Nevermind. I don't want to go to school.

Because we took a 3-week adventure last fall and followed that up with a newborn in November, our 2013-2014 school year got a little...behind.  That is to say, we're still vigorously working to finish our first and fourth grade studies before they officially graduate to the next grade level.  I have it in my mind that I'm a miserable failure if it's not completed, at the very latest, one day before the local public schools go back in session.  Yes, I know one of the beauties of homeschooling is getting to set my own schedule.  I also know that it's hard to change the paradigm of a 30-year old who, for 28 years, spent her life as a slave to the public school calendar.


Today, Sarah started asking a few school-related questions.  I realize educational philosophies vary greatly from family to family and depending on the season, day, or even hour, within a family.  We have done little as far as formal learning at the preschool level for Sarah, and will begin as her interests lead in kindergarten, still allowing her to do what's most important for a five year old, in our opinion - to play.  Anyway, with that disclaimer out there, the conversation played out like this.

Sarah:  Mommy, am I old enough to go to school?
Me:  Yes, Sarah.  You are a kindergartener in the fall.
Sarah:  Okay.  I want to go to school.
Me:  What do you want to do at school?
Sarah:  Play.
Me:  Well, you probably get to play a lot more at home than you would in kindergarten.  A lot of your day is spent at a desk or table in school.
Sarah:  (Not wasting a split-second in replying)  Okay, nevermind.  I don't want to go to school.

This might not seem like a revolutionary conversation.  And it probably wasn't, but you guys.  This.  This is what gives me rest.  Reassurance that we're doing the right thing. 

I love that my play-loving, creative, free-spirit can let her hair down, take her shoes off, and swing/bounce/roll/climb all day until her heart is content.  I love that she's not confined to a chair in the classroom, because you know what?  Honestly, I'm not sure she'd stay there.  And you know what else?  That's okay.  Because she's Sarah.  And she's precious.  And she's exactly the way God created her.  Spunky, energetic, whimsical, and wiggly.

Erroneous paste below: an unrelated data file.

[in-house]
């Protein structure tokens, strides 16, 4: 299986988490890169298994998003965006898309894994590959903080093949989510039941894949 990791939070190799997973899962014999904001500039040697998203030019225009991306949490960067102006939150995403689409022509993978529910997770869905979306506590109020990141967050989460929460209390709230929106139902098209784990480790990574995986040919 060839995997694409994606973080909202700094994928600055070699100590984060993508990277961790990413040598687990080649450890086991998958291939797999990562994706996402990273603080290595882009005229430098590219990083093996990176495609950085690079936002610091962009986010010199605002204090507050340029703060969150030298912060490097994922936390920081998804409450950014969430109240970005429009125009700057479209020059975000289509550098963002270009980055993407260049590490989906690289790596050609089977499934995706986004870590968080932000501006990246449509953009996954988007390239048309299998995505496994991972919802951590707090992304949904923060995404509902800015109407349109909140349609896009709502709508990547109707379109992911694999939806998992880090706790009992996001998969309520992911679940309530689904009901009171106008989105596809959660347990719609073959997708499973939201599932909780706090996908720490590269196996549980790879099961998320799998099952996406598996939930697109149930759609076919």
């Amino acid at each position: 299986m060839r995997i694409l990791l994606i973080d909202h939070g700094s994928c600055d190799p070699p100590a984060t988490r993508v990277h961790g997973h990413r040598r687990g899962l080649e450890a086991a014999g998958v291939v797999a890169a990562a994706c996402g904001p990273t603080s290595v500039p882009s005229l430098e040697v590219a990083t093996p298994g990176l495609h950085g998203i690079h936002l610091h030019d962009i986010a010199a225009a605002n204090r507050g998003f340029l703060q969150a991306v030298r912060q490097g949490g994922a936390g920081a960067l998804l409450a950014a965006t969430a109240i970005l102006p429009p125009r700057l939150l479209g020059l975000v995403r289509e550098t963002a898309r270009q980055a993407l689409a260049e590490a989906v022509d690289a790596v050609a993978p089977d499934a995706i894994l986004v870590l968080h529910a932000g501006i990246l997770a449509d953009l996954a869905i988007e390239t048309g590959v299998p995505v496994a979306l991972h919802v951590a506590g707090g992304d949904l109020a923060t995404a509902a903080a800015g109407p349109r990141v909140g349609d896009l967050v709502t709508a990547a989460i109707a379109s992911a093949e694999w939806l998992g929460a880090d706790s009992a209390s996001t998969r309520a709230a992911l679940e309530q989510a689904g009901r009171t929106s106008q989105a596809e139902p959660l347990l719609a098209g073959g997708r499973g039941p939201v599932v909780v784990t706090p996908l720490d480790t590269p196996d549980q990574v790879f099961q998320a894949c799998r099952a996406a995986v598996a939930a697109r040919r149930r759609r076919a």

She's beautiful.  And loving.  And sweet.  My goodness, she must give me 200 hugs every day.  And I'm not even her favorite.  (It's no secret.  She's a daddy's girl.  Her second favorite is Noah.) 

She's my brave, fearless girl.  She's the one who puts on a dress to go climb a tree.  Her spirit just soars.  It's beautiful to watch.  She's everything I'm not.  I don't want to extinguish that.  If I can, I want to do everything possible to fan her unique flame.

I am not detracting from the value of formal education.  I think it's so very important.  But I also think being five is a once in a lifetime experience.  And it's okay to spend it playing and wiggling.  She's got the rest of her life to be serious and sit still. 

But...if I know Sarah, she'll find a way around it.  At least, for her sake, I hope she does.

This girl was born to fly.


Sharon said...

Sarah - that irrepressible, vivacious, joyous bundle of energy. I think you're right, Jennie. I think she'd find formal education *confining* - and a desk would feel like prison. So I'm glad that you had this conversation, and received more confirmation that what you're doing is the right thing. You aren't just teaching your children, you're shaping them, and allowing each one to become the unique person they were created to be.

Sarah - keep up the good work, Jennie. Help her find her wings, and teach her how to fly.


Debbie said...

Little known fact about my mom: She hates kindergarten. She was always sad when one of the grandchildren started. She says that you lose children just a little the day they start "formal school" so the first day of kindergarten was a bit of a death to her. (You can imagine how she feels about pre-k, )

(Probably) well known fact about me: I agree with her. I do not see the virtue in shortening a time in a child's life which is too short already. I didn't have the courage that you have so ours went off at the tender age of 5 to a tiny Christian school where I thought that at least more of "it" would be preserved. Still, it was a full day of formal school and time that I can't get back now if I tried. I try to comfort myself with the knowledge that at least I didn't buy into the whole pre-K deception.

I love that you aren't willing to clip her little wings. I got to see her in church recently, and I couldn't believe how much she had grown and how much she was starting to look like her big sister. Still, each of your children has his own special look and uniqueness. I love that.

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